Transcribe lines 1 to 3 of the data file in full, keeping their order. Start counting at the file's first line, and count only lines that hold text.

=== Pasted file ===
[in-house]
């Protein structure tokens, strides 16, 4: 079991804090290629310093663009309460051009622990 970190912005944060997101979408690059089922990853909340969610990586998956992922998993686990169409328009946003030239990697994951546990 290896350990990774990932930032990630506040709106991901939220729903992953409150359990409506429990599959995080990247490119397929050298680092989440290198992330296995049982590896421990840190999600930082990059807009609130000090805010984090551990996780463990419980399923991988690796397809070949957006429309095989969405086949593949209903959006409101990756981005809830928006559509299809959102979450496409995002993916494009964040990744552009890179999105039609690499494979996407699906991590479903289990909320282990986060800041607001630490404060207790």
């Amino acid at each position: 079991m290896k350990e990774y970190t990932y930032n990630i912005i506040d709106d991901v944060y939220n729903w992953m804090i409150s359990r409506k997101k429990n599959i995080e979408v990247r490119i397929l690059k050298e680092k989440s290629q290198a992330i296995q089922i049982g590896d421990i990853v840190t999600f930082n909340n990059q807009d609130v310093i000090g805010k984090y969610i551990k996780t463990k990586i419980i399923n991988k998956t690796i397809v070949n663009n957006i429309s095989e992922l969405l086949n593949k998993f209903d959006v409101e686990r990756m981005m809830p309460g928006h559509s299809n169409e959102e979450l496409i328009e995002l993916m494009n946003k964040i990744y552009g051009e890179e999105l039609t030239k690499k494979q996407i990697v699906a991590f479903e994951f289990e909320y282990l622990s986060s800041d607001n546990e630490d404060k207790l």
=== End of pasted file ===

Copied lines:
[in-house]
């Protein structure tokens, strides 16, 4: 079991804090290629310093663009309460051009622990 970190912005944060997101979408690059089922990853909340969610990586998956992922998993686990169409328009946003030239990697994951546990 290896350990990774990932930032990630506040709106991901939220729903992953409150359990409506429990599959995080990247490119397929050298680092989440290198992330296995049982590896421990840190999600930082990059807009609130000090805010984090551990996780463990419980399923991988690796397809070949957006429309095989969405086949593949209903959006409101990756981005809830928006559509299809959102979450496409995002993916494009964040990744552009890179999105039609690499494979996407699906991590479903289990909320282990986060800041607001630490404060207790």
């Amino acid at each position: 079991m290896k350990e990774y970190t990932y930032n990630i912005i506040d709106d991901v944060y939220n729903w992953m804090i409150s359990r409506k997101k429990n599959i995080e979408v990247r490119i397929l690059k050298e680092k989440s290629q290198a992330i296995q089922i049982g590896d421990i990853v840190t999600f930082n909340n990059q807009d609130v310093i000090g805010k984090y969610i551990k996780t463990k990586i419980i399923n991988k998956t690796i397809v070949n663009n957006i429309s095989e992922l969405l086949n593949k998993f209903d959006v409101e686990r990756m981005m809830p309460g928006h559509s299809n169409e959102e979450l496409i328009e995002l993916m494009n946003k964040i990744y552009g051009e890179e999105l039609t030239k690499k494979q996407i990697v699906a991590f479903e994951f289990e909320y282990l622990s986060s800041d607001n546990e630490d404060k207790l």